253% increase in Online Banking Malware Infections in India in Q3 as compared to Q2: Trend Micro
New Delhi, India, December 17, 2013: The online banking malware volume surged this quarter. They spread across the globe and no longer concentrated on certain regions like Europe and the Americas. Trend Micro continued to see this trend, with infection counts going beyond the 200,000 mark, the highest infection number since 2002.
Dhanya Thakkar, Managing Director, India & SAARC, Trend Micro said, “Threat actors are pouncing on users’ banking transactions, with the likes of FAKEBANK and FAKETOKEN malware threatening users. As with other app types, users may encounter Trojanized or fake apps disguised as legitimate banking apps. Cybercriminals will use different tricks to mimic legitimate apps. They can use the same images and icons or closely imitate the publisher’s name.”
A large portion of online banking malware infections were due to ZeuS/ZBOT Trojans. ZeuS/ZBOT variants were, in fact, the most distributed malware by spam this quarter. New ZBOT variants emerged, specifically KINS malware, which came armed with anti-debugging and anti-analysis routines.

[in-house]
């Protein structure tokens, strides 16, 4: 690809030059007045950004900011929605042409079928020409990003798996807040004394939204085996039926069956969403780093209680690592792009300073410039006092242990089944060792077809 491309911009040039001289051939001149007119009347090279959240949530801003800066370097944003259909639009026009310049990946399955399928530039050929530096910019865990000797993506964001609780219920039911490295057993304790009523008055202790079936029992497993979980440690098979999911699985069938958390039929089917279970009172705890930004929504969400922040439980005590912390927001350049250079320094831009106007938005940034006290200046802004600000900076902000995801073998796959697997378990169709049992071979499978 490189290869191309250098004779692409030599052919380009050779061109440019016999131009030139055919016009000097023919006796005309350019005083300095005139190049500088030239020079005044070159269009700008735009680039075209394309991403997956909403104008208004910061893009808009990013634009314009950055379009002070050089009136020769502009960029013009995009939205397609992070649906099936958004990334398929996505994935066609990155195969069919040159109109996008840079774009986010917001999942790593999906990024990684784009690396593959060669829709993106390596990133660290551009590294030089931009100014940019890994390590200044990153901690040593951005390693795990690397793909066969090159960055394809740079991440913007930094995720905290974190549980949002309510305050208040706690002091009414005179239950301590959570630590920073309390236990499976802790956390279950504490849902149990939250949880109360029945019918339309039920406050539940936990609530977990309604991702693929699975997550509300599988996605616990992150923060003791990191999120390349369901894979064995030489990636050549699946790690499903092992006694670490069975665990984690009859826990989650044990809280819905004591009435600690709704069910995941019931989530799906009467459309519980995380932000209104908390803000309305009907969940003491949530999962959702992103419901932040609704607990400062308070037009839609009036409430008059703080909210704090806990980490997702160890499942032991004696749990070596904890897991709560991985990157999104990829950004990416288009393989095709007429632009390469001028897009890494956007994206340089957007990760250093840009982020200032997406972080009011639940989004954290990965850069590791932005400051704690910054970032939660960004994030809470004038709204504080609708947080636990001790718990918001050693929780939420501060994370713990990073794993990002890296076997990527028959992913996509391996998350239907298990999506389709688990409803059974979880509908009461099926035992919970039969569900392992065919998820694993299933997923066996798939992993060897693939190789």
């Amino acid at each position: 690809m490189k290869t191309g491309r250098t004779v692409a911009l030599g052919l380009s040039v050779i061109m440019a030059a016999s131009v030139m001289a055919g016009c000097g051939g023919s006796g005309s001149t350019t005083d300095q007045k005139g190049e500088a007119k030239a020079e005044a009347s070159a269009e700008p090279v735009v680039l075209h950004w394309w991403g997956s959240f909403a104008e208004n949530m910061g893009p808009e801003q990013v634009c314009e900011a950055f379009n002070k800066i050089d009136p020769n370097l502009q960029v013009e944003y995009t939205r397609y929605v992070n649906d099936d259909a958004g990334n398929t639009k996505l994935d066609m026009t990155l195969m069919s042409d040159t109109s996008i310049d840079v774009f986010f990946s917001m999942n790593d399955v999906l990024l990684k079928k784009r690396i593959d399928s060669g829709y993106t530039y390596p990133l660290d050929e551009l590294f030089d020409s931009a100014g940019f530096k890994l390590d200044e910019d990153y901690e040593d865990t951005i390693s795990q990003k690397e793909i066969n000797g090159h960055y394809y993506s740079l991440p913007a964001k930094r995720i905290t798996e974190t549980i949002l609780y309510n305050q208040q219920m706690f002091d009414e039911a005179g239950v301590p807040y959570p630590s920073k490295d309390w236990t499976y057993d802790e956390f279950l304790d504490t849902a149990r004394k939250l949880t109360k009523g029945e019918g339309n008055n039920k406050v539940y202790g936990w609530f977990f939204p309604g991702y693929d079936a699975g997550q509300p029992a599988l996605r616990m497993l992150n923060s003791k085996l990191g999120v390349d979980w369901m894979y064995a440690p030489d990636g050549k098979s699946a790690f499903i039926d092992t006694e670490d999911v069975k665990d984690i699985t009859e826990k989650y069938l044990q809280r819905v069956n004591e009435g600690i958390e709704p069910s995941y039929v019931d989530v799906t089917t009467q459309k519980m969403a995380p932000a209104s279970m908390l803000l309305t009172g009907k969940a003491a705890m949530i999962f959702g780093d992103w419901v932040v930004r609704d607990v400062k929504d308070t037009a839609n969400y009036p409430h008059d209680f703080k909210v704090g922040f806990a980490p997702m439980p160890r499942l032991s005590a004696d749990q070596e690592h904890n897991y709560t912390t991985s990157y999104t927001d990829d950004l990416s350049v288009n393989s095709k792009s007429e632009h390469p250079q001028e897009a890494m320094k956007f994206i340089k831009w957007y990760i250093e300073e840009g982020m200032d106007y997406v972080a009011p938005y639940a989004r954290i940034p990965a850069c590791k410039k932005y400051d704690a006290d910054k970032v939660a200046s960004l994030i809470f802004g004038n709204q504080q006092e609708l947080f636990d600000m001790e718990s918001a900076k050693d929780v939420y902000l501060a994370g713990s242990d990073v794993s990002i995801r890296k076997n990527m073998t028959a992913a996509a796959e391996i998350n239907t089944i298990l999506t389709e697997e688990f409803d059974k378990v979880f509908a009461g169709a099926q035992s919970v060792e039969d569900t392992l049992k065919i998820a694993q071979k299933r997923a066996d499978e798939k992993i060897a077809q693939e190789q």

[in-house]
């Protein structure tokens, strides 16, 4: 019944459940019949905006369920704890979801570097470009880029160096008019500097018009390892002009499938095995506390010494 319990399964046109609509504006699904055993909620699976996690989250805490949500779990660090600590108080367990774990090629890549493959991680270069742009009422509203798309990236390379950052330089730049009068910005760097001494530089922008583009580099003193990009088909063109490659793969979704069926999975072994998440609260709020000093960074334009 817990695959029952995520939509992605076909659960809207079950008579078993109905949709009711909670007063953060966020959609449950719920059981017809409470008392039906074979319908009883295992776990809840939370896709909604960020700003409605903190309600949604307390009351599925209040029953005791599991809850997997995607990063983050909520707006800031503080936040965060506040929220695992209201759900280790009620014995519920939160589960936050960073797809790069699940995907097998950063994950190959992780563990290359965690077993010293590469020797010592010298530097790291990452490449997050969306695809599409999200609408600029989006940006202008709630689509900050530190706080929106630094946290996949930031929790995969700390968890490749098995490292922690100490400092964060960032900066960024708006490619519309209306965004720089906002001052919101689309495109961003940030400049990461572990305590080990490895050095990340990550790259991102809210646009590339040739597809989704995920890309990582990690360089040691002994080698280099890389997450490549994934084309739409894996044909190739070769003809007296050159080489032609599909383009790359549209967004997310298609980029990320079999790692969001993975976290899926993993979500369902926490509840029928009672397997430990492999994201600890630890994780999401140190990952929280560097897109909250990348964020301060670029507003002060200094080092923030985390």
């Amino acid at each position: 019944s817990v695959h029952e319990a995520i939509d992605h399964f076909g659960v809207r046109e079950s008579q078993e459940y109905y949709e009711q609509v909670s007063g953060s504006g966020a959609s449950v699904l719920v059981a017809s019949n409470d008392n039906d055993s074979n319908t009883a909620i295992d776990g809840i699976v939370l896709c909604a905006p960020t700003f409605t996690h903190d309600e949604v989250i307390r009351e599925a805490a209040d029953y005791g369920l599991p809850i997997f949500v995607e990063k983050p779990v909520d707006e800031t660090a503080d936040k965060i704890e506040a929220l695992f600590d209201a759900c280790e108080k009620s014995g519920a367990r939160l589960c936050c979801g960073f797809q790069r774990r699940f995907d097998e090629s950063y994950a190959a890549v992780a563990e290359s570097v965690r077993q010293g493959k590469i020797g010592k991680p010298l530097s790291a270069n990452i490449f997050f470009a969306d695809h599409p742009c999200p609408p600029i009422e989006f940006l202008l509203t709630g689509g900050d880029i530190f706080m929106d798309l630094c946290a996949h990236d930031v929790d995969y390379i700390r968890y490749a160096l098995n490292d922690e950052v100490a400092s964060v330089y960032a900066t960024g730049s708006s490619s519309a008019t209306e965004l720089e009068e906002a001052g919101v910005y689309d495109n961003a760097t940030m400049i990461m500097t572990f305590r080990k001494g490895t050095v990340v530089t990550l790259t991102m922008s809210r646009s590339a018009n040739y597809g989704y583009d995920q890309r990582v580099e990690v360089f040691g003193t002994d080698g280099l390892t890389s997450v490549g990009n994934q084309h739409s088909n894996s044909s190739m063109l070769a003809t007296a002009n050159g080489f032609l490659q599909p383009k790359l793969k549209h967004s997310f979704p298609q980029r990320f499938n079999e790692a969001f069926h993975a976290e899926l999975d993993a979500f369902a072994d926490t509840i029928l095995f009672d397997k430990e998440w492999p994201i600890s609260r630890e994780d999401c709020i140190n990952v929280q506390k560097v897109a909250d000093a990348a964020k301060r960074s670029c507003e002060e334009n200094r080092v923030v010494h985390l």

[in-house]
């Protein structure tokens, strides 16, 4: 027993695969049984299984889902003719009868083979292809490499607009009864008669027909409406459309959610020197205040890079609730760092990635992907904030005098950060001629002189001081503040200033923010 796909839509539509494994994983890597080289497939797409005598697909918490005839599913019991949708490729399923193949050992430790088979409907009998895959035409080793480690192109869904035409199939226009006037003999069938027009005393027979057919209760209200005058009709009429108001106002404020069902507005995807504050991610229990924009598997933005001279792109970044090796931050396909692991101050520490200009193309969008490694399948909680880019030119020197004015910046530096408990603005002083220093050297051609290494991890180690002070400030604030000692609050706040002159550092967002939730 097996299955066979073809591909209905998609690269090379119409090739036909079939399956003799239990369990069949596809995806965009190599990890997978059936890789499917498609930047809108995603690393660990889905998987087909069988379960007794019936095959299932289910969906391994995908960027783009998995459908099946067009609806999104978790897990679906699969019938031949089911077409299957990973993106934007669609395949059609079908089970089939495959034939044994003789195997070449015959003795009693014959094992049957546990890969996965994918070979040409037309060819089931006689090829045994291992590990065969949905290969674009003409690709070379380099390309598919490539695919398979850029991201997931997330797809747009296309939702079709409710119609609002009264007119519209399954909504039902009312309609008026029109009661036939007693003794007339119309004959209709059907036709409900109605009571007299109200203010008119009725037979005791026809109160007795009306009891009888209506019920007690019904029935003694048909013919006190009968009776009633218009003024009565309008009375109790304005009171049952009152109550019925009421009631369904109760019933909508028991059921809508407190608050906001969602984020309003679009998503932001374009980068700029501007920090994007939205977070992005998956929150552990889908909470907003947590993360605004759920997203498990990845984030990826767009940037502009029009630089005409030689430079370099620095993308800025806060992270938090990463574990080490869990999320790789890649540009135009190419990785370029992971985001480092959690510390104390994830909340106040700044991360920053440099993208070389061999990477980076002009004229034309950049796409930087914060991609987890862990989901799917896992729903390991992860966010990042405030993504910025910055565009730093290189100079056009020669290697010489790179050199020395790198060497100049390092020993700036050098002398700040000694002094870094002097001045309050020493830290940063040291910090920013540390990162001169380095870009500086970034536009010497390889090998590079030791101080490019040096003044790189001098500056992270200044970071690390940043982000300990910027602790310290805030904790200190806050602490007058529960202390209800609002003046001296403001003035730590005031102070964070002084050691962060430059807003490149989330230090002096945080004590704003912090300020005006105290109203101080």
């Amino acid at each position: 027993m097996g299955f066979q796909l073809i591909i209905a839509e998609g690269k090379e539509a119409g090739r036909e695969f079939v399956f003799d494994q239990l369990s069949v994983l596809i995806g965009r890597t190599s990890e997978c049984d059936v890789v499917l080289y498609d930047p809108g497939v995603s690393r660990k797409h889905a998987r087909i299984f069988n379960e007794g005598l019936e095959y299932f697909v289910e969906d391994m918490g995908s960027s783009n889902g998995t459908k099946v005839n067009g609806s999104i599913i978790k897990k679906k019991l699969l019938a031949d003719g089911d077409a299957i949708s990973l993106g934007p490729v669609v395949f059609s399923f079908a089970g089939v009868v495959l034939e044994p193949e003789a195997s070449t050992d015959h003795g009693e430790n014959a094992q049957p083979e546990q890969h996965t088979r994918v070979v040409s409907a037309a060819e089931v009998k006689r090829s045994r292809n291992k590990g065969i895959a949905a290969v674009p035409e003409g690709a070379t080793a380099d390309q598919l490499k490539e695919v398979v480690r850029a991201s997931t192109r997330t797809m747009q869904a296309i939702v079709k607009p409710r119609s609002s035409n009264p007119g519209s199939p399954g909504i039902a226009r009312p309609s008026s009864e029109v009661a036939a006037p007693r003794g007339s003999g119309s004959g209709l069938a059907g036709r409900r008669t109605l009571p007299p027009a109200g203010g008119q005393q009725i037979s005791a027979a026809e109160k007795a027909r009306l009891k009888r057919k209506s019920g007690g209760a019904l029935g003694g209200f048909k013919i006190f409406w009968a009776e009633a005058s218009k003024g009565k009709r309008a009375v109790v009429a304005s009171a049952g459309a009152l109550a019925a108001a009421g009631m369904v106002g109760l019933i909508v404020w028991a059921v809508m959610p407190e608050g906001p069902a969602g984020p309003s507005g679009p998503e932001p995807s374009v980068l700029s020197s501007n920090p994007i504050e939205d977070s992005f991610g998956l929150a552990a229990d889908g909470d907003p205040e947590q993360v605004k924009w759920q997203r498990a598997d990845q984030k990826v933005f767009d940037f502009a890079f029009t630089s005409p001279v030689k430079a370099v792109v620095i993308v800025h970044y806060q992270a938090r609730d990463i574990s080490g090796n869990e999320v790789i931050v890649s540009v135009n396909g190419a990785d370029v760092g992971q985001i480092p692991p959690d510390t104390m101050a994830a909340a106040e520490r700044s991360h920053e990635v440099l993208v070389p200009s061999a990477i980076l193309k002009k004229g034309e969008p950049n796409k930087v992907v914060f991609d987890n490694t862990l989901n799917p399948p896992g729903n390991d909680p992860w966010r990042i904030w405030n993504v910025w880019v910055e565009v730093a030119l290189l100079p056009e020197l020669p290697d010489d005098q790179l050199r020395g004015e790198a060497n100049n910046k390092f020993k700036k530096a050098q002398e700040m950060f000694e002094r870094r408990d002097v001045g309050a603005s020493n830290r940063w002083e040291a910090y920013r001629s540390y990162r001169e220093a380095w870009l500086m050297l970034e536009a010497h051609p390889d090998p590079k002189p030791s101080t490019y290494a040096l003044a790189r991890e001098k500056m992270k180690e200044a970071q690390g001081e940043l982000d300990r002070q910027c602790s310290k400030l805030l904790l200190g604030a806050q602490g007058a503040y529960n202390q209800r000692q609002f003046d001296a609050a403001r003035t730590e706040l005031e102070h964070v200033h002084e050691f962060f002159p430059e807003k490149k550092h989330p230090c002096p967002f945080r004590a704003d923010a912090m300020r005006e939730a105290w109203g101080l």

Citadel variants, meanwhile, continued to plague Japan, particularly targeting financial institutions and varied Webmail services like Yahoo! Japan and Gmail, among others.
The FAKETOKEN malware meanwhile mimics the token generator app of a financial institution. Users who wind up with this malicious app end up giving out their password to avoid receiving an error message. Once users enter their password, the malware generates a fake token and sends the stolen information to a specific number.
“Once installed, it uses the Google Play icon to stay low-key,” suggests Dhanya Thakkar. “During installation, it replaces parts of legitimate banking app files with malicious code, but it does not modify their icons and user interface. Once users access these apps, they unwittingly give out their account information. Aside from this, FAKEBANK also steals call logs and received text messages.”
And despite the focus on the escalating state of mobile malware, it’s worth remembering that threats can be simpler than users think. “Losing a phone by accident or via theft can have dire consequences, especially if it isn’t secured with a PIN or pattern and its owner leaves his online banking account open in it,” Thakkar added.
© Mouseworld Now News Service